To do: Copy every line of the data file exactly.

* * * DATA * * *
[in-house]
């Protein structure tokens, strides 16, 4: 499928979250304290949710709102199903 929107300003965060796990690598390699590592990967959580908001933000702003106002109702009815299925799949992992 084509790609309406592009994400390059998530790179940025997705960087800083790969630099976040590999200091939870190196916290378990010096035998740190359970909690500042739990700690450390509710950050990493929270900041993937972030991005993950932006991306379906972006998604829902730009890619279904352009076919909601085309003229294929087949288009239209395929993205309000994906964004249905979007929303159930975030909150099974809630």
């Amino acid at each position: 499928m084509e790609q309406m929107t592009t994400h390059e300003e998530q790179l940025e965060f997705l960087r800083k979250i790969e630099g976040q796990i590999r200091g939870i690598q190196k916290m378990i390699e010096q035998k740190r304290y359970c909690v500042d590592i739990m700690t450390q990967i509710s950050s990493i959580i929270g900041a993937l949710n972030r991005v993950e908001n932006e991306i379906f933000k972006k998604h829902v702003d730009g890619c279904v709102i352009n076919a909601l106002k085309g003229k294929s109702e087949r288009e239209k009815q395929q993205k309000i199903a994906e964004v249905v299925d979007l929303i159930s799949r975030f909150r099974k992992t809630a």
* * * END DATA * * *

[in-house]
């Protein structure tokens, strides 16, 4: 499928979250304290949710709102199903 929107300003965060796990690598390699590592990967959580908001933000702003106002109702009815299925799949992992 084509790609309406592009994400390059998530790179940025997705960087800083790969630099976040590999200091939870190196916290378990010096035998740190359970909690500042739990700690450390509710950050990493929270900041993937972030991005993950932006991306379906972006998604829902730009890619279904352009076919909601085309003229294929087949288009239209395929993205309000994906964004249905979007929303159930975030909150099974809630």
């Amino acid at each position: 499928m084509e790609q309406m929107t592009t994400h390059e300003e998530q790179l940025e965060f997705l960087r800083k979250i790969e630099g976040q796990i590999r200091g939870i690598q190196k916290m378990i390699e010096q035998k740190r304290y359970c909690v500042d590592i739990m700690t450390q990967i509710s950050s990493i959580i929270g900041a993937l949710n972030r991005v993950e908001n932006e991306i379906f933000k972006k998604h829902v702003d730009g890619c279904v709102i352009n076919a909601l106002k085309g003229k294929s109702e087949r288009e239209k009815q395929q993205k309000i199903a994906e964004v249905v299925d979007l929303i159930s799949r975030f909150r099974k992992t809630a």